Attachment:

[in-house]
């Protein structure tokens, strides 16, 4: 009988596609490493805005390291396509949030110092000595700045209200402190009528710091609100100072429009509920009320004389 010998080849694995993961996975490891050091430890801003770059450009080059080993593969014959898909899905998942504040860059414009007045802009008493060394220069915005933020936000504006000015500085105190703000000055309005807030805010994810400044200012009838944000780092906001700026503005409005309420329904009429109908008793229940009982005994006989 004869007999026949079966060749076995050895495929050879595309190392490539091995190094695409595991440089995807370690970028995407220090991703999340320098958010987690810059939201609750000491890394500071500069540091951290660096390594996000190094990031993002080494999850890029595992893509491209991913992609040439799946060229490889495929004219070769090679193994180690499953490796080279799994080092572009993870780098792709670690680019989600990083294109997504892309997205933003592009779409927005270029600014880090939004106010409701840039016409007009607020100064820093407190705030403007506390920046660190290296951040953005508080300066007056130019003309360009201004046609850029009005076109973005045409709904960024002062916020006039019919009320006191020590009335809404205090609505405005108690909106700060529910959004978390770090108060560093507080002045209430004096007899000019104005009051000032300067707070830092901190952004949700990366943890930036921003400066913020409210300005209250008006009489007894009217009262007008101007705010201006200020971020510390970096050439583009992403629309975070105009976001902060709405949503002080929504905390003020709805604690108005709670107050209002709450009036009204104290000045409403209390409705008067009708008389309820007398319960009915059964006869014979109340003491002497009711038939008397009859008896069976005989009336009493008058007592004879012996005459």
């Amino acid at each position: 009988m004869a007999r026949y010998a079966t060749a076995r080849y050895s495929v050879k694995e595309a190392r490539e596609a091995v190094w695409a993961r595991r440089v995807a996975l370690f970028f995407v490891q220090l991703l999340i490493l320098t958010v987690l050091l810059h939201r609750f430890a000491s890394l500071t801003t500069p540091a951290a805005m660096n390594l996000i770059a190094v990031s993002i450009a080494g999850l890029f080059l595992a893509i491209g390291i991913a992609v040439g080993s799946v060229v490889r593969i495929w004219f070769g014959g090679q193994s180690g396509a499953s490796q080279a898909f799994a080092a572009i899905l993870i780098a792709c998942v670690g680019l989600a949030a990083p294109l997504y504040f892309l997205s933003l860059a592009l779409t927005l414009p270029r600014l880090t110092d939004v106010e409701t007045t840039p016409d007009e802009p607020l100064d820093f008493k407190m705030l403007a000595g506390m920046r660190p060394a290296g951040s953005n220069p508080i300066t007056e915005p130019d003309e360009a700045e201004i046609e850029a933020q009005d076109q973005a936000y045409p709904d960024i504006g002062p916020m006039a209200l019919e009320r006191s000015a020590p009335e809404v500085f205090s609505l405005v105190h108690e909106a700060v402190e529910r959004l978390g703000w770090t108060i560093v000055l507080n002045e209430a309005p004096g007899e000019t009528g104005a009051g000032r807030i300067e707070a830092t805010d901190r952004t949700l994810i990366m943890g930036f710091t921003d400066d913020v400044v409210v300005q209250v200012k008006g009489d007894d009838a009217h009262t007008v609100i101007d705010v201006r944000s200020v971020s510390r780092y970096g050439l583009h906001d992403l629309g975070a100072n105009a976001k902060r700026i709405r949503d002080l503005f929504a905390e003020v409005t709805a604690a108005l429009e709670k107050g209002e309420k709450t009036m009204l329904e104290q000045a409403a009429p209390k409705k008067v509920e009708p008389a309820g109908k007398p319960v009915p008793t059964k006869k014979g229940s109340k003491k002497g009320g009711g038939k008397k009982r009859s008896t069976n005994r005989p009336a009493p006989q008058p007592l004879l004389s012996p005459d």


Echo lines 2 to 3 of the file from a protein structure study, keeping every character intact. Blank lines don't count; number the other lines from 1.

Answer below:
């Protein structure tokens, strides 16, 4: 009988596609490493805005390291396509949030110092000595700045209200402190009528710091609100100072429009509920009320004389 010998080849694995993961996975490891050091430890801003770059450009080059080993593969014959898909899905998942504040860059414009007045802009008493060394220069915005933020936000504006000015500085105190703000000055309005807030805010994810400044200012009838944000780092906001700026503005409005309420329904009429109908008793229940009982005994006989 004869007999026949079966060749076995050895495929050879595309190392490539091995190094695409595991440089995807370690970028995407220090991703999340320098958010987690810059939201609750000491890394500071500069540091951290660096390594996000190094990031993002080494999850890029595992893509491209991913992609040439799946060229490889495929004219070769090679193994180690499953490796080279799994080092572009993870780098792709670690680019989600990083294109997504892309997205933003592009779409927005270029600014880090939004106010409701840039016409007009607020100064820093407190705030403007506390920046660190290296951040953005508080300066007056130019003309360009201004046609850029009005076109973005045409709904960024002062916020006039019919009320006191020590009335809404205090609505405005108690909106700060529910959004978390770090108060560093507080002045209430004096007899000019104005009051000032300067707070830092901190952004949700990366943890930036921003400066913020409210300005209250008006009489007894009217009262007008101007705010201006200020971020510390970096050439583009992403629309975070105009976001902060709405949503002080929504905390003020709805604690108005709670107050209002709450009036009204104290000045409403209390409705008067009708008389309820007398319960009915059964006869014979109340003491002497009711038939008397009859008896069976005989009336009493008058007592004879012996005459």
């Amino acid at each position: 009988m004869a007999r026949y010998a079966t060749a076995r080849y050895s495929v050879k694995e595309a190392r490539e596609a091995v190094w695409a993961r595991r440089v995807a996975l370690f970028f995407v490891q220090l991703l999340i490493l320098t958010v987690l050091l810059h939201r609750f430890a000491s890394l500071t801003t500069p540091a951290a805005m660096n390594l996000i770059a190094v990031s993002i450009a080494g999850l890029f080059l595992a893509i491209g390291i991913a992609v040439g080993s799946v060229v490889r593969i495929w004219f070769g014959g090679q193994s180690g396509a499953s490796q080279a898909f799994a080092a572009i899905l993870i780098a792709c998942v670690g680019l989600a949030a990083p294109l997504y504040f892309l997205s933003l860059a592009l779409t927005l414009p270029r600014l880090t110092d939004v106010e409701t007045t840039p016409d007009e802009p607020l100064d820093f008493k407190m705030l403007a000595g506390m920046r660190p060394a290296g951040s953005n220069p508080i300066t007056e915005p130019d003309e360009a700045e201004i046609e850029a933020q009005d076109q973005a936000y045409p709904d960024i504006g002062p916020m006039a209200l019919e009320r006191s000015a020590p009335e809404v500085f205090s609505l405005v105190h108690e909106a700060v402190e529910r959004l978390g703000w770090t108060i560093v000055l507080n002045e209430a309005p004096g007899e000019t009528g104005a009051g000032r807030i300067e707070a830092t805010d901190r952004t949700l994810i990366m943890g930036f710091t921003d400066d913020v400044v409210v300005q209250v200012k008006g009489d007894d009838a009217h009262t007008v609100i101007d705010v201006r944000s200020v971020s510390r780092y970096g050439l583009h906001d992403l629309g975070a100072n105009a976001k902060r700026i709405r949503d002080l503005f929504a905390e003020v409005t709805a604690a108005l429009e709670k107050g209002e309420k709450t009036m009204l329904e104290q000045a409403a009429p209390k409705k008067v509920e009708p008389a309820g109908k007398p319960v009915p008793t059964k006869k014979g229940s109340k003491k002497g009320g009711g038939k008397k009982r009859s008896t069976n005994r005989p009336a009493p006989q008058p007592l004879l004389s012996p005459d």